Minnesota's Medical Cannabis Program Fast to Move But Overshadowed by Restriction

medical marijuana in minnesota in pill and oild form. Image attribution at

A while back, the Associated Press interviewed medical cannabis patients in Minnesota who had trouble getting access to an affordable solution for illnesses. Though they were able to legally purchase cannabis under state law, the oil and pill THC products were (and still are) so expensive that buying it from local street level dealers was a more attractive or necessary option. The Drug War Times, Minnesota Public Radio (MPR) and the Marijuana Policy Project (MPP) all weighed in on this issue with the same conclusions: the law was a good start, but it needs to come down in price and there needs to be better access and less restrictions.

The intention of those marketing it for the government after the legislature passed its historic law was to get rid of the subculture appeal to the drug. That is why it is not a smokable product for medical use, but an oil or pill drug similar to pharmaceutical narcotic drugs the Drug War Times says are part of a growing trend of abuse in Minnesota. Minnesota's opioid prescription abuse and heroin abuse has been a subject of debate and discussion on MPR as well.

Originally, there were nine conditions that met the eligibility requirements, all of which can be found through the Minnesota Department of Health website as well as the NORML website. NORML is an advocacy group, part of the NORML foundation, a group working to reform marijuana laws. The MPP said it would work toward pushing more reforms in Minnesota if the program did not begin to bring costs down, remove barriers and improve access for patients.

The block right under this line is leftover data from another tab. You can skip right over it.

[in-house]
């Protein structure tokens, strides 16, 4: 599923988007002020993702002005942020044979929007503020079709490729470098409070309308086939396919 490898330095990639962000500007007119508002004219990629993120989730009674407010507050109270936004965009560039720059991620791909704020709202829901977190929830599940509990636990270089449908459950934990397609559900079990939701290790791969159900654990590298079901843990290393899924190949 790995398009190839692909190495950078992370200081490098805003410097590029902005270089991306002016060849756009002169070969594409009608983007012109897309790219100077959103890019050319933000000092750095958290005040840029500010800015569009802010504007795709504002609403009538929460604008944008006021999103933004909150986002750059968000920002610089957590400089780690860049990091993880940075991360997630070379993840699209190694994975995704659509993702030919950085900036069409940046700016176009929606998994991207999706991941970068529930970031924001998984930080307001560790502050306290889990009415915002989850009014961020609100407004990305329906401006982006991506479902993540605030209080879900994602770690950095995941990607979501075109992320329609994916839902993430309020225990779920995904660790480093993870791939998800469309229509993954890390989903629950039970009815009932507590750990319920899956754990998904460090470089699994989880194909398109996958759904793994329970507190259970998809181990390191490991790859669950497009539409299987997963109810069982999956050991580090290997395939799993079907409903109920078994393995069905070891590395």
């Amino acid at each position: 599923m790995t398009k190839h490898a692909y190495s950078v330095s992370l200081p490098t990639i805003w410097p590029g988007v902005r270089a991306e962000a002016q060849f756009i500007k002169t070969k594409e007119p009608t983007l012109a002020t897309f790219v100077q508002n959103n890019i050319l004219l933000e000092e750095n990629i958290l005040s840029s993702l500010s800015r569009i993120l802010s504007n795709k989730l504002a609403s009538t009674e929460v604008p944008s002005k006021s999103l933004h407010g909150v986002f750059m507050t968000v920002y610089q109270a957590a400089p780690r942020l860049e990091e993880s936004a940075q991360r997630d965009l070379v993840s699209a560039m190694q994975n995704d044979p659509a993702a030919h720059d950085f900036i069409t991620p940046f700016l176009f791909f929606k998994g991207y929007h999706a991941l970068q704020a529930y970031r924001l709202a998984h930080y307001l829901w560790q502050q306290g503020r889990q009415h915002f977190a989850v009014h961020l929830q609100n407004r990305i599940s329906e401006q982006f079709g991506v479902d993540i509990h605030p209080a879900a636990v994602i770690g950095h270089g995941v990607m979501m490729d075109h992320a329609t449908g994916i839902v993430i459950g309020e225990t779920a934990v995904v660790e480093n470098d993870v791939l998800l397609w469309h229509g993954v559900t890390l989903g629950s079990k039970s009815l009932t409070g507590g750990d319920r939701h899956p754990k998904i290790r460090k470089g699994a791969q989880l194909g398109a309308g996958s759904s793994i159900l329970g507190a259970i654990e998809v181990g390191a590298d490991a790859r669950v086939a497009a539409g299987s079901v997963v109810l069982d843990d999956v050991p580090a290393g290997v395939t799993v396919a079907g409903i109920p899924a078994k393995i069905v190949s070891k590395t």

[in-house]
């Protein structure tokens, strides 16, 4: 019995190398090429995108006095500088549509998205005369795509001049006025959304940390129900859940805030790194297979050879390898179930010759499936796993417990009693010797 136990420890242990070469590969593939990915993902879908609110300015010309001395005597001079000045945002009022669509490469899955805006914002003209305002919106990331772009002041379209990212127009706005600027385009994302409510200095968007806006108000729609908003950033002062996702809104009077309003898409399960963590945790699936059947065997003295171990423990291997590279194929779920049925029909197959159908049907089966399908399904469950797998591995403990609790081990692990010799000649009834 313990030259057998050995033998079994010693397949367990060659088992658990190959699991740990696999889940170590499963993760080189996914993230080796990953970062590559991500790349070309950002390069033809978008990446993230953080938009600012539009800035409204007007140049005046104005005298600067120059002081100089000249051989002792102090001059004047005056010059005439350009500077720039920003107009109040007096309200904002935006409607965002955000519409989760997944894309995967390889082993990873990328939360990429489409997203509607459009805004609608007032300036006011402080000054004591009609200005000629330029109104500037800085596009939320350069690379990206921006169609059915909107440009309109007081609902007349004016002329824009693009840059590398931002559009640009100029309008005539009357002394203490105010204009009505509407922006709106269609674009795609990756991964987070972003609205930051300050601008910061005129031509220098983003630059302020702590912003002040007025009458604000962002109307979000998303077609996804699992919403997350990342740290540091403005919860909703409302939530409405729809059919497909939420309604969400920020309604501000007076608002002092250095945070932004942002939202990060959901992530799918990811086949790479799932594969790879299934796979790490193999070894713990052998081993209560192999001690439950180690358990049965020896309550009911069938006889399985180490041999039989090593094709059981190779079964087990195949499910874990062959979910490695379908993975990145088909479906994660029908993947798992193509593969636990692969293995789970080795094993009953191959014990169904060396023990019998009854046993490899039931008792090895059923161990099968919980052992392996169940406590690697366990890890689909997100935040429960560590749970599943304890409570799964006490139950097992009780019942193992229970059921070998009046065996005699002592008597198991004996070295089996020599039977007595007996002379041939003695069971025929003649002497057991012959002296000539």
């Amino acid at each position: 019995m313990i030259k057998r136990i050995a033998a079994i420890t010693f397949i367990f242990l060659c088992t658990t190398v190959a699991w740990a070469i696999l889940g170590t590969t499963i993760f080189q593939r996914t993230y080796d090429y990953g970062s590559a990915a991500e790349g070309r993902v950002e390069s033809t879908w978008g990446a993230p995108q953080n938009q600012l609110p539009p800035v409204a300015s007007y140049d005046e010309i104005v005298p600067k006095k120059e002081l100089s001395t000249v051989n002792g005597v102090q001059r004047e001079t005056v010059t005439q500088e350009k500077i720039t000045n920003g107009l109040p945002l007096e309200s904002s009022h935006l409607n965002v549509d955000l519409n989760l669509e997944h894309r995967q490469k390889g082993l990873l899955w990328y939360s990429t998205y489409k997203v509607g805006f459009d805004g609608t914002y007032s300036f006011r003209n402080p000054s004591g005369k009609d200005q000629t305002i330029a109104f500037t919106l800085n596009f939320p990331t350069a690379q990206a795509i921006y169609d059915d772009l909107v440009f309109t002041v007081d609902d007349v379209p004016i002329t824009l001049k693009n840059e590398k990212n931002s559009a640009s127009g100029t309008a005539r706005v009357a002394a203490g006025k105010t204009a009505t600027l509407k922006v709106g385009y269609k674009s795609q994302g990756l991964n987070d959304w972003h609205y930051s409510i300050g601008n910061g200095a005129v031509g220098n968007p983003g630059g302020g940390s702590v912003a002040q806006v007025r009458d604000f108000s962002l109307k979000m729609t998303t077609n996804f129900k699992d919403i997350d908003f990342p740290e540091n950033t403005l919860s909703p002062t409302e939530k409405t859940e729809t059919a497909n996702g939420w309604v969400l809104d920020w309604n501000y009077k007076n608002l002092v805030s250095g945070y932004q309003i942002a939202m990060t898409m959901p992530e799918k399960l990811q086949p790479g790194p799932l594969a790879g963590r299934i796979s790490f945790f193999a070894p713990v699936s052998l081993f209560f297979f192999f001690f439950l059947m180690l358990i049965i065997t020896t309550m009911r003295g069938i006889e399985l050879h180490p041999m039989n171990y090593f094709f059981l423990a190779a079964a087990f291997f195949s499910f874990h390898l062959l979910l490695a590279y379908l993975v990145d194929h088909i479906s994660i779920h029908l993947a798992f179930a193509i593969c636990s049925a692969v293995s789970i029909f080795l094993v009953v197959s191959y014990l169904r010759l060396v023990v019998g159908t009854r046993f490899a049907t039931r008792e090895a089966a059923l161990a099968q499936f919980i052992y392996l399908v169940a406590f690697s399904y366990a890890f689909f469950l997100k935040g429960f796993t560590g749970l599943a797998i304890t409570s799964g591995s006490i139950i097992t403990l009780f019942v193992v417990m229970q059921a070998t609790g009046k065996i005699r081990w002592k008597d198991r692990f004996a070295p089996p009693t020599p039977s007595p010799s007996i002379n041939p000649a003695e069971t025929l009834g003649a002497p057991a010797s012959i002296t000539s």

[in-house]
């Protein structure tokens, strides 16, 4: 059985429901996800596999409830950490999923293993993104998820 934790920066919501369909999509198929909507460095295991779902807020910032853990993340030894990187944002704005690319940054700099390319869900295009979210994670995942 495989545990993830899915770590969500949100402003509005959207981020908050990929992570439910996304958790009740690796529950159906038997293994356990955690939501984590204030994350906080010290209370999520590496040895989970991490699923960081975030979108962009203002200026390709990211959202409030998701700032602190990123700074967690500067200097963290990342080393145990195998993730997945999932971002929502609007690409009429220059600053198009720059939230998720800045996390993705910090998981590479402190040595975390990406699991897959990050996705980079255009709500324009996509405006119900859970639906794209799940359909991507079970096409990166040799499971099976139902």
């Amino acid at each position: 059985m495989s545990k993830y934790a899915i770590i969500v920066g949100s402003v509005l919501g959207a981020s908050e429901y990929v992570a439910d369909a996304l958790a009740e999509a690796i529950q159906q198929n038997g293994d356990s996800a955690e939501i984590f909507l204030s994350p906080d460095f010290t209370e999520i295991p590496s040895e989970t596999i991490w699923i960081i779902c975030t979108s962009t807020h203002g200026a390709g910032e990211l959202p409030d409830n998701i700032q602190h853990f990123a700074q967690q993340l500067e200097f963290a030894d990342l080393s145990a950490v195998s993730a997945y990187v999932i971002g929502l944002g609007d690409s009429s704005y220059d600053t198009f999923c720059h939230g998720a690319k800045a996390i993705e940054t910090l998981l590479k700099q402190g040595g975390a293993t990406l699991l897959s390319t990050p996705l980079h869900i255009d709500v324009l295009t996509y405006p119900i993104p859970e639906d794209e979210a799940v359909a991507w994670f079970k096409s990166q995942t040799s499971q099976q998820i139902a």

The state only legally has two manufacturers and suppliers for the product in a very tightly controlled state-run monopoly for marijuana production and distribution as is suggested in the Drug War Times article. There are only eight dispensaries planned for operation in the entire state of nearly 5.5 million residents with a massive landmass to traverse. There is also the issue of price. The product is much too expensive say experts on the matter. The restrictive policy for the conditions have been criticized widely and the state is now adding intractable pain to the list, a good sign for those who have been calling for reform, but many say there is still a lot of work to be done to have a fully functional and legitimate medical marijuana program, which is currently run under the state's health department. Other states have already legalized pot for personal recreational use. There is still a federal ban on weed.

Others argue the issue is political and many establishment politicians won't risk taking a stab at a touchy issue for their older voting base.

The full Drug War Times article is posted with permission at the Mankato Gazette Zoom Village site.

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